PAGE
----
The longing of Advent is really aching for the day when the world’s true king will come to set everything straight and make everything right.

What do you do to celebrate Advent? Well, there are no set rules. Since we celebrate this with our church family as well, the services, Scriptures, songs, and sermons help to prepare our hearts this time of year. There is a traditional candle lighting in the service each Sunday that marks the passing of the weeks and the drawing near of Christmas.

In addition, we have nightly family devotions that reflect on Christ’s first and second advent. There are lots of good devotional books for this that you can find online.

This may seem like nothing all that special. But for us, it has helped us to re-focus on what this season is truly all about.

The Whole Counsel of God: Parts and Pieces

“Therefore I testify to you this day that I am innocent of the blood of all of you, for I did not shrink from declaring to you the whole counsel of God.”  – Acts 20:26-27

Have you ever told a partial truth? You know, one where nothing you say is a lie, but you just don’t say everything you know? It is a lie of omission. It’s the art of politicians. We think that we technically haven’t told a lie because we haven’t said anything untrue.

But truth isn’t a buffet that you can pick and choose from. Two scoops of dressing and a pass on the carrots, thanks. No, truth is either “the whole truth” or a lie.

As a people who have in our hands the words of truth in the Bible, we should find delight in “the whole counsel of God.” And yet…

Perhaps, we should examine ourselves. What is your relationship with the whole counsel of God? Here are some probing questions to consider:

  • Do you neglect the Old Testament in preference for the New? Do you know the Old Testament as well as you do the New?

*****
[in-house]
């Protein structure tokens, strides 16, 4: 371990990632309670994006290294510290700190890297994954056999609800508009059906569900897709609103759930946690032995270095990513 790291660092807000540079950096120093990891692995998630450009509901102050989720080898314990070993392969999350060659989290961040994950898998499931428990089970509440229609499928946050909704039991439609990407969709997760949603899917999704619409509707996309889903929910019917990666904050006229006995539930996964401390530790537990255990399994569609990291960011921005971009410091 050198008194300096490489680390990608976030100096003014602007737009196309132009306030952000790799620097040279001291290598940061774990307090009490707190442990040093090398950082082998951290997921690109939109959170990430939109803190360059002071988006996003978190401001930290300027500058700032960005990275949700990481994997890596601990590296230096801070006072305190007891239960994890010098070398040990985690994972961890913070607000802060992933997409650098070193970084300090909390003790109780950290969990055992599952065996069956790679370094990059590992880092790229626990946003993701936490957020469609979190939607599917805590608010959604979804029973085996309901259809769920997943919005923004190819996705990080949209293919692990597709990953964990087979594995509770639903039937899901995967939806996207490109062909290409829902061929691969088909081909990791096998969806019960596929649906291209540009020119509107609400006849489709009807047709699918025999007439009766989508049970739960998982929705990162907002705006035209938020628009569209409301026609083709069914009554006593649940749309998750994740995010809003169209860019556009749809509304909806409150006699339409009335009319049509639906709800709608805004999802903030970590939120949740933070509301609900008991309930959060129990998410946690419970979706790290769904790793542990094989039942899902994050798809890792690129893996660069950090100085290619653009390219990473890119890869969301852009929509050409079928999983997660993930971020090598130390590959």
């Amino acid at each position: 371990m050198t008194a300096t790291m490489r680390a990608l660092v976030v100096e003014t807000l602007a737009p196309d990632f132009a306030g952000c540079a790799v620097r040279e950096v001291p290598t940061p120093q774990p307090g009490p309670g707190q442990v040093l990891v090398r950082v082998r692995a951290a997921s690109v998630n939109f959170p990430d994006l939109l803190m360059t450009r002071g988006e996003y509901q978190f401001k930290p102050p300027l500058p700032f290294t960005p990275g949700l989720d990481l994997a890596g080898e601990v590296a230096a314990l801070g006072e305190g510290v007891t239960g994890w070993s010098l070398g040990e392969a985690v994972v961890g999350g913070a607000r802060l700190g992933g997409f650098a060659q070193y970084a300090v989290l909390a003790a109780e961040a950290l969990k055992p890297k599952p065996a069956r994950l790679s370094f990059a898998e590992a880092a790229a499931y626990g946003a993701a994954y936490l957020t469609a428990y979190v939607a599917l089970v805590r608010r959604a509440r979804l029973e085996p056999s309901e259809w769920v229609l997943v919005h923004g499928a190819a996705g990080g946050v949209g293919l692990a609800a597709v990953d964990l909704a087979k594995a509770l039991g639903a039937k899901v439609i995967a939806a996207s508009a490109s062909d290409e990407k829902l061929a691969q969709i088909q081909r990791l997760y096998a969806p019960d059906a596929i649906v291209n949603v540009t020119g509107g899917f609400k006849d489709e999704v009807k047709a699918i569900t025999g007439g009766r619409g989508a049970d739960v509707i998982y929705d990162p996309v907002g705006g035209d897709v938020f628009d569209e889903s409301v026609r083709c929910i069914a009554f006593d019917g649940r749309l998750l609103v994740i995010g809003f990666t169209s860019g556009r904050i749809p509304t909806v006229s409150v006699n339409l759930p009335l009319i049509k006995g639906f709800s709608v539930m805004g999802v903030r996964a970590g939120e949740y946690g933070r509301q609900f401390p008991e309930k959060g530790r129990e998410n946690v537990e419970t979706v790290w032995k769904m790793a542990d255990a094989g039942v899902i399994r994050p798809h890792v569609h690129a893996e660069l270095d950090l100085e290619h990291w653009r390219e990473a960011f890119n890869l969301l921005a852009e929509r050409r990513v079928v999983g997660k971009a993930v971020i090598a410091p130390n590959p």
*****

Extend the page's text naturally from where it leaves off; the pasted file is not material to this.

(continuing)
• Do you tend toward a few favorite passages while leaving out ones that you dislike or are less familiar with?
  • Do you see Scripture as bits and pieces, or as one cohesive, coherent story? Could you tell someone the main storyline of the Bible?
  • Do you know who Balaam, Gideon, Jeroboam, Hezekiah, Haggai, and Agrippa are?
  • Do you park out in passages that fit comfortably with our culture (“turn the other cheek,” or “help the poor”) while tuning out passages that do not sit comfortably in our day (homosexual actions as sinful, salvation as only through Jesus), or vise versa?
  • Have you read the whole Bible? Lately?
  • Do you think the red words in your Bible (Jesus’ words) are more powerful authoritative, or significant for your life than the rest?
  • Have you wrested with Paul’s arguments in Romans, pondered David’s poetry in Psalms, traced the timeline of events in 2 Chronicles, consulted an atlas to locate the nations condemned in Isaiah, enjoyed the narrative of John and Esther, and stood in awe of the imagery of Daniel or Revelation?

Great Quotes from “The Greatest Fight in the World”

Over the weekend, I read The Greatest Fight in the World by Charles H. Spurgeon. It was sheer gold! Every page has passages underlined. I’ve read a decent amount of Spurgeon, but in this, his last address to his fellow pastors, he’s on fire! Every pastor, indeed, every Christian should read it. Here are just a few of the passages I marked:

On his knees the believer is invincible.